I got a pair of these peacock and white on cobalt lattacino coil plugs from Frozenfire several years ago in 8mm (pictured left, at the top), and never got round to getting a bigger pair. That it, until I was randomly browsing Etsy and found another pair in my size -- it was like it was meant to be. I quickly snagged them, did an excited little dance, and then started the horrible process of waiting for a package to get here from the States. It only took about 10 days and now they're here, in my ears where they should be.
Absolutely love these plugs, they're not only stunning gorgeous but are wonderfully comfortable as well. They are a tiny bit heavy due to the glass (I generally like them light, as I'm an old fart and am starting to get slightly saggy lobes, despite regular massages) but they're so pretty that it's a trade-off I will happily accept. Will definitely be getting more, and soon.
Tuesday, 26 August 2014
Monday, 25 August 2014
Anyway, I used to make clay things, rocks and Garden Jedis (pictured below, right) to destress before I made plugs, but the weather was too rubbish to make the Garden Jedis :( Polymer clay doesn't care about weather, so that came out and I made some swirly ear hangies. Made quite a lot of them, in fact, kept quite a lot of those, and am selling the rest on Etsy.
The Big Stompy Bootique Etsy Shop can be found here -- have a look through if you have stretched ears and fancy some swirly ear hangies to wear in through your eyelets :) I'll also be putting some other things on there at some point, like other jewellery and Garden Jedis, maybe some vintage 80s clothing, once I've got rid of the urge to make swirly things while watching the telly.
Wednesday, 13 August 2014
Anyway, heels were retired and boxed up, ready for eBay, when I tripped over a boot. Not a heeled boot, mind, but the flattest one I had, like the one in the piccie. A shite boot. Landed on my toe, it made an unpleasant noise and now I can't walk properly. So I'm sulking and blogging about it, cos I can't do a lot else at the moment :( Isn't irony fun?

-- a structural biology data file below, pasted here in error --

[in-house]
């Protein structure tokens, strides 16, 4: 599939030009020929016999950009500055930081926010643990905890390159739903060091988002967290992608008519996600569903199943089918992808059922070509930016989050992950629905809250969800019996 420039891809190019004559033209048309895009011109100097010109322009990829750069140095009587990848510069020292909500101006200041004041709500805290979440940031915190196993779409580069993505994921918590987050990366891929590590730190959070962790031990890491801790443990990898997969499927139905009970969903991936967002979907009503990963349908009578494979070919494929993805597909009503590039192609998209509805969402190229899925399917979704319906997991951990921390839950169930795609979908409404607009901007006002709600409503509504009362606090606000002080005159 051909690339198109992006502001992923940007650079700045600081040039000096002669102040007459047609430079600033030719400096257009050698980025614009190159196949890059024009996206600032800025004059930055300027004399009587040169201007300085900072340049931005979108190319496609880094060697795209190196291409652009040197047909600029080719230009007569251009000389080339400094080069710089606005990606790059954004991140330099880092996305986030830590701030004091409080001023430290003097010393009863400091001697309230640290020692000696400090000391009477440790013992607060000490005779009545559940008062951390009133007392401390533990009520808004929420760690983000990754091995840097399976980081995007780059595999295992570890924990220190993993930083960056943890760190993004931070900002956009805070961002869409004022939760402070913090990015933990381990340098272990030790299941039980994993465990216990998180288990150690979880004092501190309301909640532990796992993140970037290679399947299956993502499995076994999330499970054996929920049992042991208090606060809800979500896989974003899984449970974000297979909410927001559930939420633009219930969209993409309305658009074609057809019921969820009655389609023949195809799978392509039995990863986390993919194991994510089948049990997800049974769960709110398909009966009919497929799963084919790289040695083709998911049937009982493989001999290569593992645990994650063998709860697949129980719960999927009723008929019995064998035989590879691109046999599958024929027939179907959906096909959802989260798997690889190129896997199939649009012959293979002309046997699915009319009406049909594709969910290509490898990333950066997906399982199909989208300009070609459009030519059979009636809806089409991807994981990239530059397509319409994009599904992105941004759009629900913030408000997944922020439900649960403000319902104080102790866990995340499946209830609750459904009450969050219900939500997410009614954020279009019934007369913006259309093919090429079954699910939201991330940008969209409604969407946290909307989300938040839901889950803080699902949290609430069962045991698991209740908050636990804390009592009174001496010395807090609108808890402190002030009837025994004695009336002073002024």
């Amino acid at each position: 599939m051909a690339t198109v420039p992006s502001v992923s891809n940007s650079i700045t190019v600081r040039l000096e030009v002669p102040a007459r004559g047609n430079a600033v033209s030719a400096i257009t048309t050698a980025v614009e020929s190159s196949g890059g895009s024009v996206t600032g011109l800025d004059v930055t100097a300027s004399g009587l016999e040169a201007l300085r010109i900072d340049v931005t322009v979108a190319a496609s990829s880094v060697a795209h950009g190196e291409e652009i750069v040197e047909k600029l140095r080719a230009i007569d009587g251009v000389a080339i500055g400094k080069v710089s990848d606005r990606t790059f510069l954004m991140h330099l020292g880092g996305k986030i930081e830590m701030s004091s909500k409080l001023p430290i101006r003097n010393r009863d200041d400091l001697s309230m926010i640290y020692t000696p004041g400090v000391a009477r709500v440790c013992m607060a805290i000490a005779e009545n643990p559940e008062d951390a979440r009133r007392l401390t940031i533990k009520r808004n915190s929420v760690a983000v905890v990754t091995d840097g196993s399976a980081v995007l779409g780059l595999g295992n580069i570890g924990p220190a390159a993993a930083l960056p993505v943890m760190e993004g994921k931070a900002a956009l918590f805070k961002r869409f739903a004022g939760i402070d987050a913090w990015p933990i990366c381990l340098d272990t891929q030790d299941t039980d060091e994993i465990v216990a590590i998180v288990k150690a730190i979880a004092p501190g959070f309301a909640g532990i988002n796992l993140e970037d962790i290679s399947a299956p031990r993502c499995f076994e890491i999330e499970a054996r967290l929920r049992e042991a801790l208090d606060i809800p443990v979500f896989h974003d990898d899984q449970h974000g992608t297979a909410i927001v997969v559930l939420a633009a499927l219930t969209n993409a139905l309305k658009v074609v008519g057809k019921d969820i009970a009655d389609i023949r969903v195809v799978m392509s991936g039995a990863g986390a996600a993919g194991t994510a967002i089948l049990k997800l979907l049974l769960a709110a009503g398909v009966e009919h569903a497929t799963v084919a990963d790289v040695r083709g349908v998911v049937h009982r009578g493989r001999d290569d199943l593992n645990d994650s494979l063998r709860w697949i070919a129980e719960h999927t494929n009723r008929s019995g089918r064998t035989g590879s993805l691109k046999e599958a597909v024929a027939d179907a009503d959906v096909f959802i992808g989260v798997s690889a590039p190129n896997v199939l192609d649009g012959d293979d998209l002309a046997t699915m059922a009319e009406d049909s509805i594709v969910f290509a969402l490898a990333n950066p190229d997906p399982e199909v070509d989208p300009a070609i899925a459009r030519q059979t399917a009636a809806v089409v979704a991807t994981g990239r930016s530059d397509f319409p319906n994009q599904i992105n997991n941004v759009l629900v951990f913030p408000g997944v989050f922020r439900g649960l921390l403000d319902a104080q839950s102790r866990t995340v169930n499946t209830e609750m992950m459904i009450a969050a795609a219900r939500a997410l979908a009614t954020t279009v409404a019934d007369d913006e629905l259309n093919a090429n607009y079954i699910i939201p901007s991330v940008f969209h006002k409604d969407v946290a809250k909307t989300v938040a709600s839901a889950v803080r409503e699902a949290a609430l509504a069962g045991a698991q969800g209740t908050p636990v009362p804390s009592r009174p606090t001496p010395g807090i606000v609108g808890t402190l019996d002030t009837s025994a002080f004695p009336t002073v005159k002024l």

Tuesday, 5 August 2014
They're all 8mm / 0g pyrex glass -- some of them are double flared, the rest of them are single flared with no o-rings included. They've been cleaned thoroughly (not autoclaved, though you can autoclave these) and haven't been worn for absolutely years, they've just been sitting in a drawer with a look of abandonment and dejection on their beautiful little faces :'(
Let's go through them, shall we?
Fancy buying some of these or want some better pictures? Send us an email to plugs (at) bigstompyboot.co.uk, and I'll get you sorted :) Shipping is £2 UK, £4 Rest of the World, and I will combine shipping on these if you wanted more than one pair :)
Monday, 4 August 2014
A few years ago, we were decorating the house and admiring the Victorian quirks that are prevalent throughout -- y'know, wonky walls and doorways, lath and plaster ceilings, big skirting boards. We started wondering about who lived there just after it was built 100 years ago, what they did, how they lived, and who were they?
Whilst looking at house prices, we asked the internet about the house and the internet provided answers, many from the Herts At War website and Genes Reunited. They were sad answers, though, as we found that a family called Heskins lived here. Dad died in 1901, aged 28, leaving Mrs Heskins and her son Henry, who would have been a toddler at the time. Henry grew up went on to go to the trenches of World War One, where he died aged 19 -- the same age as my son at the time.
I tried to imagine sending my son off to the trenches, and it filled me with a whole metric tonne of mummysad. I get a bit teary thinking of it now. Poor Mrs Heskins, she must have been beside herself with worry :(
So, anyway, I like to remember the Heskins, especially today as it's the centenary of World War One. I feel a bit maternal towards young Henry for some reason, and tremendously sad at the terrible waste of life -- not only young Henry, but the rest of the poor lads who went. They probably went off to war with their mates out of a sense of duty, and for the adventure, babes, glory and camaraderie, like you do when you're young. Instead they had to face up to the reality of unimaginable horror, violence and death.
I will visit his grave in Calais one day (pictured above, credit: findagrave.com). It just seems right.
Saturday, 2 August 2014
This is what age does to you, it steals your skills and replaces them with grey hairs, hot flushes and a yearning to start growing vegetables.